“Doing the Ostrich” aka sticking your head in the sand when a real problem exists. Angie Motshekga, our current Basic Education Minister, is doing just this and avoiding all the problems her department faces. I have one sentence for Angie: “You’re an intellectual refugee”.
Good old Angie keeps on commenting how she’s trying so hard and that “if she was running a business then she’d have a base of 12 million customers”. Frankly my dear, I don’t give a damn.
Let’s not even go into the issue of teachers or schools but keep on the topic of textbooks. It’s now half way through the year and kids in Limpopo can’t get their textbooks because Angie and her band of merry incompetents can’t get the basics together. Where does the blame lie? Are textbooks not getting to kids due to printing or delivery issues and how do we solve the problem?
At first I thought the best way to handle the problem was to open source the textbooks. Simply put you take the textbooks, get someone to write them once off with a creative commons license and print the updated versions every year. This would unfortunately be taking food out of the mouths of the textbook writers and publishers who actually add some value to the process and (in my limited experience) deliver on time. Somewhere the real issue sits between the printers and the distributors. I propose a reasonably simple solution:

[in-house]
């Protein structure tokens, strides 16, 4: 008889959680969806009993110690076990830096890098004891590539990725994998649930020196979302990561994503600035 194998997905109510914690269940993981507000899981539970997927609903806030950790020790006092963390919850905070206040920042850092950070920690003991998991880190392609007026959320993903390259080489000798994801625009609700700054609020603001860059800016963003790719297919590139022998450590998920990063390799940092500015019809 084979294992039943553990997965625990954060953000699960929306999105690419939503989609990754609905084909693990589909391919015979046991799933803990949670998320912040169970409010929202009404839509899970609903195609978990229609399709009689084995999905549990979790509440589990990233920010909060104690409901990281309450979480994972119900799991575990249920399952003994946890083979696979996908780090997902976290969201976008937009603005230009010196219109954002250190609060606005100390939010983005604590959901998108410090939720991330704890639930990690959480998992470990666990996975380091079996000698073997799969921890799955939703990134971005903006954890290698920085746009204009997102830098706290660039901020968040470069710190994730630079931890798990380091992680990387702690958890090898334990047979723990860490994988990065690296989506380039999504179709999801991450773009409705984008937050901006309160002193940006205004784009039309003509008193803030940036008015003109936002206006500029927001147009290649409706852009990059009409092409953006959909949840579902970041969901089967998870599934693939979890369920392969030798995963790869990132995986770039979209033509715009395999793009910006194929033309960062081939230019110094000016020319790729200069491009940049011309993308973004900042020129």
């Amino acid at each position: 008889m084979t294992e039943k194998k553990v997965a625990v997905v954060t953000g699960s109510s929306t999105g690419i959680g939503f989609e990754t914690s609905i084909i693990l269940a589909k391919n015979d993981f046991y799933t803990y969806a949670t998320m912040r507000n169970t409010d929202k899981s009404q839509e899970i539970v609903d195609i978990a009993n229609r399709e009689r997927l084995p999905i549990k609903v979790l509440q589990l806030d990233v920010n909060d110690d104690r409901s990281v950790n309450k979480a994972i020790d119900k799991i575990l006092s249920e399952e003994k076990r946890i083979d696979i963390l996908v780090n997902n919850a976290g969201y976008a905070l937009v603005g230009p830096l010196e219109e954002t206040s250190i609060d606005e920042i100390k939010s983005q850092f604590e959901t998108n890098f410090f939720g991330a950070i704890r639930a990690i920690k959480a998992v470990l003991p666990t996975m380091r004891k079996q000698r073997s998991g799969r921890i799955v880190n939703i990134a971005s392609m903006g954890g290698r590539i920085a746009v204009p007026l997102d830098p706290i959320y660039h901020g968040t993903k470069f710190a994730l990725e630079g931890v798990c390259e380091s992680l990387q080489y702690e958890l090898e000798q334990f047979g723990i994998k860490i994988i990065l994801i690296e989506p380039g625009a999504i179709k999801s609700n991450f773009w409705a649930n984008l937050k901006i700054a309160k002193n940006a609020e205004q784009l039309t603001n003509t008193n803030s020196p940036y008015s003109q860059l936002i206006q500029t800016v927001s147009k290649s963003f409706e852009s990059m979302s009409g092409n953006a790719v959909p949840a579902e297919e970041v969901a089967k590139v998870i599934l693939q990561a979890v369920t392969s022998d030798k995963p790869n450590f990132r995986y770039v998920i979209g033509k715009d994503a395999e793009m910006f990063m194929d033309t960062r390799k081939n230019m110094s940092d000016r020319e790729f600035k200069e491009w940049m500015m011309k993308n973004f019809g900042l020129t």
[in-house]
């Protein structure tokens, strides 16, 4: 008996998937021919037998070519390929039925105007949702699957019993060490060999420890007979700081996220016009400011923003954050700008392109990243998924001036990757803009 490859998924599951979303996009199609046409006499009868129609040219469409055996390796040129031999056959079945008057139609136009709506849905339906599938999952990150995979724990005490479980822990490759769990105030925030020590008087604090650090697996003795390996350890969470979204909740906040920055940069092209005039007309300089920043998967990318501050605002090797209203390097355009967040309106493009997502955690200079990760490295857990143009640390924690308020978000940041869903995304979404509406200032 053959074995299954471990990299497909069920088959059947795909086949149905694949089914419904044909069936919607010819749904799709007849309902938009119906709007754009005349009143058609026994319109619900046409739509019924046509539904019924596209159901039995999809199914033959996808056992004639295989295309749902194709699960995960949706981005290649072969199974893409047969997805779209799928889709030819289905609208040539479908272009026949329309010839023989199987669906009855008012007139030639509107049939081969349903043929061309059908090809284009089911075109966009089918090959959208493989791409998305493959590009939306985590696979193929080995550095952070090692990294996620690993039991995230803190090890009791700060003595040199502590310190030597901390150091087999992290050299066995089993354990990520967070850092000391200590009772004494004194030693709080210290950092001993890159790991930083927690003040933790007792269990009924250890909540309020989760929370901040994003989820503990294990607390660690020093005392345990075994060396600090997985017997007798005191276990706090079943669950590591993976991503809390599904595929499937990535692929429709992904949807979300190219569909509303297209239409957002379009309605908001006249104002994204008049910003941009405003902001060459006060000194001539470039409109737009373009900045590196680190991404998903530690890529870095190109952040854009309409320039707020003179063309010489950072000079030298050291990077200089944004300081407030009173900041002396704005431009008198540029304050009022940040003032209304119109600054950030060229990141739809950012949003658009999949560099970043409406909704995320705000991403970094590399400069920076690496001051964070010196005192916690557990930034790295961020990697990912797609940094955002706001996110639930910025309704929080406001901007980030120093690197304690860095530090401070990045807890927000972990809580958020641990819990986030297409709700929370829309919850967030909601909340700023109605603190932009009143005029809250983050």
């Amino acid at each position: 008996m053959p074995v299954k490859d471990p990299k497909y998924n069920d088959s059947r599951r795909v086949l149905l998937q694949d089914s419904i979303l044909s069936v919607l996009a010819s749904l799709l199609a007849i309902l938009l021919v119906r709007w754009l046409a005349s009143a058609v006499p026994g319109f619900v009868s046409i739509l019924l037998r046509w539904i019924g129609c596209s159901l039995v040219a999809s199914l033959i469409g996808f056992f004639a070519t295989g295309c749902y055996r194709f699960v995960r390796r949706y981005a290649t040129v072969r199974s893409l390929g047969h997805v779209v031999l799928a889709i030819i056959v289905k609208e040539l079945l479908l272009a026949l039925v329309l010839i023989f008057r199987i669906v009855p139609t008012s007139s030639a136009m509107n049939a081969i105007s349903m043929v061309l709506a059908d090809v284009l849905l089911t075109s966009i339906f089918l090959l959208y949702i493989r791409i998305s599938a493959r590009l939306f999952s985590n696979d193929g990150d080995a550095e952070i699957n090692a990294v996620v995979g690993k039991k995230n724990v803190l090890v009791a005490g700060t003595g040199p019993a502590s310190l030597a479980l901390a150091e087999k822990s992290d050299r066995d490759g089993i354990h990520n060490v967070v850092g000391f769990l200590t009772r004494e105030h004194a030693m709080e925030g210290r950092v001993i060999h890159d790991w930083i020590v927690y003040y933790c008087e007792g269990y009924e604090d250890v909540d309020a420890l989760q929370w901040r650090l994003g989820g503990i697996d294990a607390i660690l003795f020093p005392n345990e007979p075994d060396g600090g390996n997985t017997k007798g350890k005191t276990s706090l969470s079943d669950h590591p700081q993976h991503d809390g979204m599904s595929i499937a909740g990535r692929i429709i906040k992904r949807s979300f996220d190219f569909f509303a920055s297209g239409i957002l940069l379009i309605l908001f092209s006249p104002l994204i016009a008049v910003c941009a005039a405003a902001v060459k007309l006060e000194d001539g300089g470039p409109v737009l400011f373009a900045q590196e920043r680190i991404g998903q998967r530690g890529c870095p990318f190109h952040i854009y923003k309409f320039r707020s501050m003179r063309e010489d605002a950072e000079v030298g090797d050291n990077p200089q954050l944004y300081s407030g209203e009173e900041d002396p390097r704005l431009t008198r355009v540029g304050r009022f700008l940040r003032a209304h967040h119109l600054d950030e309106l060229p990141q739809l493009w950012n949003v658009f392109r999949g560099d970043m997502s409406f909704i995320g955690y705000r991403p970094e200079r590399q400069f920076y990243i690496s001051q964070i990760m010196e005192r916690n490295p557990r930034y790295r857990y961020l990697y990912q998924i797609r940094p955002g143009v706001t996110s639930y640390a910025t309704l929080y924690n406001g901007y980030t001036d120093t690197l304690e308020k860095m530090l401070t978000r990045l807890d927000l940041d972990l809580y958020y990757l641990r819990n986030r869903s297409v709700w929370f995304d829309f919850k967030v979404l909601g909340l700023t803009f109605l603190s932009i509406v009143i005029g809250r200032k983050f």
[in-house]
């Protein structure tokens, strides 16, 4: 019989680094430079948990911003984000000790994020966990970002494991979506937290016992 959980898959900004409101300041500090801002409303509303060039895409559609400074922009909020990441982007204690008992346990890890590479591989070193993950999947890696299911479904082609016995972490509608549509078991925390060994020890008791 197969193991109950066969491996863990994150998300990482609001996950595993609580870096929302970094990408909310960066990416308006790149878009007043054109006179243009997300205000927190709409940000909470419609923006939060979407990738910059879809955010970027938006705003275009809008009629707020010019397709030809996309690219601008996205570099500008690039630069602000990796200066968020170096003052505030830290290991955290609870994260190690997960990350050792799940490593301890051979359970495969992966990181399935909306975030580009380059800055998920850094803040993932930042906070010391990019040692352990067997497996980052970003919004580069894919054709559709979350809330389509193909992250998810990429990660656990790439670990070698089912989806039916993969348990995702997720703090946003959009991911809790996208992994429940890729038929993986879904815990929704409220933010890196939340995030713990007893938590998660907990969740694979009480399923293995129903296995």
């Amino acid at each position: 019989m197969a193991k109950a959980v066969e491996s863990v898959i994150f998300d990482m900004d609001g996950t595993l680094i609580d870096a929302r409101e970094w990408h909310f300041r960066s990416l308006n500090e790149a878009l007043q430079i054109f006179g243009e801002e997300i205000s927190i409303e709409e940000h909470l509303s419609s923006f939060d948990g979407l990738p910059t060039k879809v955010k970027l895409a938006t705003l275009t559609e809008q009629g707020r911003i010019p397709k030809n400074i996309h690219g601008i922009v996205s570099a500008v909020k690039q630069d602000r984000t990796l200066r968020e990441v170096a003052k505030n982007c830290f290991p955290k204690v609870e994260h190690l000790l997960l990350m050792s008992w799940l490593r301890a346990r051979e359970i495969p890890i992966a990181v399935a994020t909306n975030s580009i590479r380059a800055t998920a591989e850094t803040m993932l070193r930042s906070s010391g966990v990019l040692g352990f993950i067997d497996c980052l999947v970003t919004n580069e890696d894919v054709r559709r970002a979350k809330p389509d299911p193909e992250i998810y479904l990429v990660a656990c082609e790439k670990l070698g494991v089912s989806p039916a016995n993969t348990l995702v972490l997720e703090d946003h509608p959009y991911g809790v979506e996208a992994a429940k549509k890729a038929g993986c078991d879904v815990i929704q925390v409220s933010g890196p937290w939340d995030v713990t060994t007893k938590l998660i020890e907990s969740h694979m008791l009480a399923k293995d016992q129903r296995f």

Listed entities such as the cellular providers, banks and others use their resources to both print and deliver the textbooks. At the end of every year (when most people are on holiday) these big entities go down to their printing rooms and print out a few hundred thousand copies of textbooks themselves. They print, bind and prepare them using their current unused (remember it’s holiday time) infrastructure. Publishing houses are still paid by government and continue their usual tendering process and creation of the material. These corporates then go so far as to each employ a team of drivers for a month to distribute the textbooks. They provide employment, major value and it can all be written off as tax deductible corporate social responsibility. Textbooks are then printed on normal A4 pages meaning they can be taken for recycling at the end of the year.
Dear Angie: even if you have 12 million clients, the moment you screw up over 1% you’re destroying a future. I hope you sleep well at night.